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Mr.Pytagoras
November 19th, 2011, 06:16 PM
Hi

I'm not sure whether this is the right subforum but here is the problem:

I'm trying to understand the semaphores
I have a task that I have a N proceses and I have to ensure that it will get executed one after another

P1 > P2 > P3 > .. > PN

I think that it could be done with one semaphore and a variable that will store the process number to be executed, and when the process P1 stop it increment the variable to 2 and the process P2 then can start. However I'm not quite sure how can I do it, nor do I understant the whole semaphore concepth.

Is here a good soul that would explain it to my?

Many thanks

San_SS!
November 19th, 2011, 07:26 PM
To be simple, a semaphore is a "structure" to synchronize processes in a multi-process environment. Semaphores have an internal positive integer value and processes can interact with the semaphore using ONLY two functions acquire and release which execute atomically. Their behavior is as follows:

Acquire: Wait until the value is greater than 0, when it is, decrease it by one and continue execution.

Release: Increase the value of the semaphore by 1.

What you are trying to make are barriers using semaphores. It can be done using only one semaphore and a value but it wouldn't be practical.

I would recommend using a "split binary semaphore"(a group of semaphores whose sum of their value is 0 or 1) having N semaphores, one for each process. All starting with 0 except for p1's semaphore that starts with one.

Basically the idea is that each process waits til its semaphore gives him green light, do what needs to be done and gives green light to the next:


process i:

acquire(sem[i]);
//Do work
release(sem[i+1]);

Hope this helps ya,
Bye Bye

Mr.Pytagoras
November 20th, 2011, 11:16 AM
Thanks a lot

Just out of curiosity how would it looks like with one semaphore

And why is it no practical?

San_SS!
November 20th, 2011, 02:36 PM
If you had only one semaphore and one variable each process would be something like this:



process i:

cond = True;
while cond
acquire(semaphore);
if (var == i)
cond = False;
else
release(semaphore)
end while
//do work
var = var + 1;
release(semaphore);


in that way each time there's a change in process they are all asking if they are the one who process, this is a loss of cpu time. AND you can't guarantee that the program will finish due tu the fact that there's no guarantee that the semaphore is fair in who wakes up, so if one process beats the others in acquiring the semaphore you will end up in an infinite loop.

Mr.Pytagoras
November 20th, 2011, 09:31 PM
If you had only one semaphore and one variable each process would be something like this:



process i:

cond = True;
while cond
acquire(semaphore);
if (var == i)
cond = False;
else
release(semaphore)
end while
//do work
var = var + 1;
release(semaphore);
in that way each time there's a change in process they are all asking if they are the one who process, this is a loss of cpu time. AND you can't guarantee that the program will finish due tu the fact that there's no guarantee that the semaphore is fair in who wakes up, so if one process beats the others in acquiring the semaphore you will end up in an infinite loop.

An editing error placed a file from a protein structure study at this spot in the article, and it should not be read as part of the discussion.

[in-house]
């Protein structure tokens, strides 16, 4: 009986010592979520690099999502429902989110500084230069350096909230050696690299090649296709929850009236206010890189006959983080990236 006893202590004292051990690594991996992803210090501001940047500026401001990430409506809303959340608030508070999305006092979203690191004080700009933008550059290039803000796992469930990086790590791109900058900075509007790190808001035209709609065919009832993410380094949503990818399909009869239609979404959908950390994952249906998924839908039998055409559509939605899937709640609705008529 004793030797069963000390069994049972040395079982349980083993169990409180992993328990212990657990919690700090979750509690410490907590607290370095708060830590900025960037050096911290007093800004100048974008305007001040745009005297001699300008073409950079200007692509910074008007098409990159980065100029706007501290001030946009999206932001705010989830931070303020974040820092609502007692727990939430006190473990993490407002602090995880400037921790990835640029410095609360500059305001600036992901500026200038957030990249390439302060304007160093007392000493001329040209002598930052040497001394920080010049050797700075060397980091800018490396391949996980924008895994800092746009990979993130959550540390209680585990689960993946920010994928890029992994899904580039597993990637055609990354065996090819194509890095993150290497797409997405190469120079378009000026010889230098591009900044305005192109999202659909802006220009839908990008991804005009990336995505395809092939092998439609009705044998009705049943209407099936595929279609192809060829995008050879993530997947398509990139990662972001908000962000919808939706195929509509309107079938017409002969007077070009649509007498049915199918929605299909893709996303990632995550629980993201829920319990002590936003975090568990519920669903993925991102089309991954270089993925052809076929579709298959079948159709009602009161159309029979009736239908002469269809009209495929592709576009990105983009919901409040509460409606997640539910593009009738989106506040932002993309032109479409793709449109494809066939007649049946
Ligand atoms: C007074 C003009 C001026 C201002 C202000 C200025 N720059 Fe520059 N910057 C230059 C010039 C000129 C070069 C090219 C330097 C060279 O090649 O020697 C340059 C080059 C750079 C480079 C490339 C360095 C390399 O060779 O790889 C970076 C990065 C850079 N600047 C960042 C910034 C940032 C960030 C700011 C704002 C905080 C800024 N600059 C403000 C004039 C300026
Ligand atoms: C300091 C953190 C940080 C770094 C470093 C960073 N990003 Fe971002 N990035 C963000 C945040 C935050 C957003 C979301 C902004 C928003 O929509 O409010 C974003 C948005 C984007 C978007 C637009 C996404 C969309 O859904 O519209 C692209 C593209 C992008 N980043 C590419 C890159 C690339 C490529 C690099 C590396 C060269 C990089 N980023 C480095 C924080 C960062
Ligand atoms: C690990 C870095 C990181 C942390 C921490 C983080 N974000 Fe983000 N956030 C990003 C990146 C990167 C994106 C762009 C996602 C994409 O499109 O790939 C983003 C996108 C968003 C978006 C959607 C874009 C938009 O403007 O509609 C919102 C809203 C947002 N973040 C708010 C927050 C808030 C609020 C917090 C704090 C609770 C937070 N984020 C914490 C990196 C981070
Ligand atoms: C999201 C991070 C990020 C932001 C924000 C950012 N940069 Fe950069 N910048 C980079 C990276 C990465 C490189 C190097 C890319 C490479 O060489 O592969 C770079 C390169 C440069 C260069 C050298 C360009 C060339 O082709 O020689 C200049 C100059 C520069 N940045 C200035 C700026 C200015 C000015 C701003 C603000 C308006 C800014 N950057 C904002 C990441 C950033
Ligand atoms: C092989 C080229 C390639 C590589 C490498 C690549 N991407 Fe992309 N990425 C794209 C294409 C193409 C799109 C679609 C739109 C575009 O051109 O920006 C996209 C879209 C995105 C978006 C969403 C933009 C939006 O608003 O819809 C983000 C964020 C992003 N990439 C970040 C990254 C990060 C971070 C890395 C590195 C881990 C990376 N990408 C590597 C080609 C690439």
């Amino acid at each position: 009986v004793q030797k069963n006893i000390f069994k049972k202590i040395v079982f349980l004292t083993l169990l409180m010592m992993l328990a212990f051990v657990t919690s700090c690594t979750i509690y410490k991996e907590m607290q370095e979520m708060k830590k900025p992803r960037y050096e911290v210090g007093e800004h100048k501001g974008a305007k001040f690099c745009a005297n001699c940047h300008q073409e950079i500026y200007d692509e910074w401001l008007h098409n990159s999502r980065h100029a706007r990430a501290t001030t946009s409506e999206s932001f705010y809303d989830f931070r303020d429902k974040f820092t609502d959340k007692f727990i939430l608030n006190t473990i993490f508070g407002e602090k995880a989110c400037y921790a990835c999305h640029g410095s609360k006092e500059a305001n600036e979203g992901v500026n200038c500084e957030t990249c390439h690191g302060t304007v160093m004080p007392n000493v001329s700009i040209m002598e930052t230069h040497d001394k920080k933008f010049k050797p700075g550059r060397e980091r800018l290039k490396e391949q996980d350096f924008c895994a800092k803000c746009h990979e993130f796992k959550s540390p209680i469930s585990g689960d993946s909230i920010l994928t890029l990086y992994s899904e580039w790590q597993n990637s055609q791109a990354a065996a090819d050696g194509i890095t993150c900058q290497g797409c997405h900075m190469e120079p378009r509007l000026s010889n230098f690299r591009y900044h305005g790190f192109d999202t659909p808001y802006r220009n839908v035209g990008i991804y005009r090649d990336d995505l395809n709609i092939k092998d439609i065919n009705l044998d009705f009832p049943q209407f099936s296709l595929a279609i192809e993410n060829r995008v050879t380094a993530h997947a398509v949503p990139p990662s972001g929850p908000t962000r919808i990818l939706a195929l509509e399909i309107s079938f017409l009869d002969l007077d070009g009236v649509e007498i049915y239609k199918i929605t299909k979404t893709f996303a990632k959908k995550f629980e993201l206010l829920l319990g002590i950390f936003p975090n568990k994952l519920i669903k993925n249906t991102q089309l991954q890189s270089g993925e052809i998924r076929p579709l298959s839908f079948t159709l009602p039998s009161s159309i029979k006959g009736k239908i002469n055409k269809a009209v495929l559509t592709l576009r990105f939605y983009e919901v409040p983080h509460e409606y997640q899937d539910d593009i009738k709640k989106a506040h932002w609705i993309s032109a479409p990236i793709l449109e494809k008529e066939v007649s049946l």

Thanks

I think I understant the concept

So the execution of the process stops at the acquire(semaphore); line and that there it is waiting for anather process in this case i-1 to call a release(semaphore) and to ensure that the whole group of processes could start the semaphore has to be inicialized at 1.
Do I understant it correctly?

Anyway thanks you a lot

San_SS!
November 20th, 2011, 09:51 PM
Yeah, you're right. Each process does something like this:
"While it is not my turn: grab the semaphore control, check whether it's my turn or not. If not release the semaphore. Do my job, increase the value so i tell the next process it's its turn and release the semaphore."

The problem here is that in the while you can not guarantee how long it will take to the corresponding process to grab the semaphore's control.

ve4cib
November 21st, 2011, 01:06 AM
Hi

I'm not sure whether this is the right subforum but here is the problem:

I'm trying to understand the semaphores
I have a task that I have a N proceses and I have to ensure that it will get executed one after another

P1 > P2 > P3 > .. > PN


You could do this fairly easily with n semaphores (one for each thread). Create n semaphores (integers s1, s2, ..., sn) and set them all to 1 (locked). Start all of the threads, and unlock s1. When you enter the thread you lock its semaphore (i.e. thread 2 would lock s2 first), then do its processing, unlock its semaphore, and then unlock the semaphore for the next process.

Each thread's code would look something like this:



// Thread X
lock(sx);
doStuff();
unlock(sx);
unlock(sx+1);



A more concrete example:


// initialization in main:
int s1, s2, ..., sn; // create n semaphores
for i=1 to n
lock(si); // lock all of them

for i=1 to n:
startThread(i); // start all of the threads

// unlock s1, so that thread #1 can execute
unlock(s1);

----------

// Thread 1:
lock(s1);
doStuff();
unlock(s1);
unlock(s2);

----------

// Thread 2:
lock(s2);
doStuff();
unlock(s2);
unlock(s3);

----------

// Thread 3:
lock(s3);
doStuff();
unlock(s3);
unlock(s4);

...

// Thread n:
lock(sn);
doStuff();
unlock(sn);
// there is no sn+1, so there's no additional unlock here


Each thread tries to lock its semaphore (which is initially locked). Therefore it is blocked. Once thread X executes it unlocks the semaphore for thread X+1, allowing thread X+1 to lock its own semaphore and execute. This continues for thread X+2, X+3, etc... up to thread n. Obviously there is no semaphore for thread n, so it only has a single unlock operation at the end.

Mr.Pytagoras
November 22nd, 2011, 09:54 AM
Thanks

You have really helped me. I understant it now.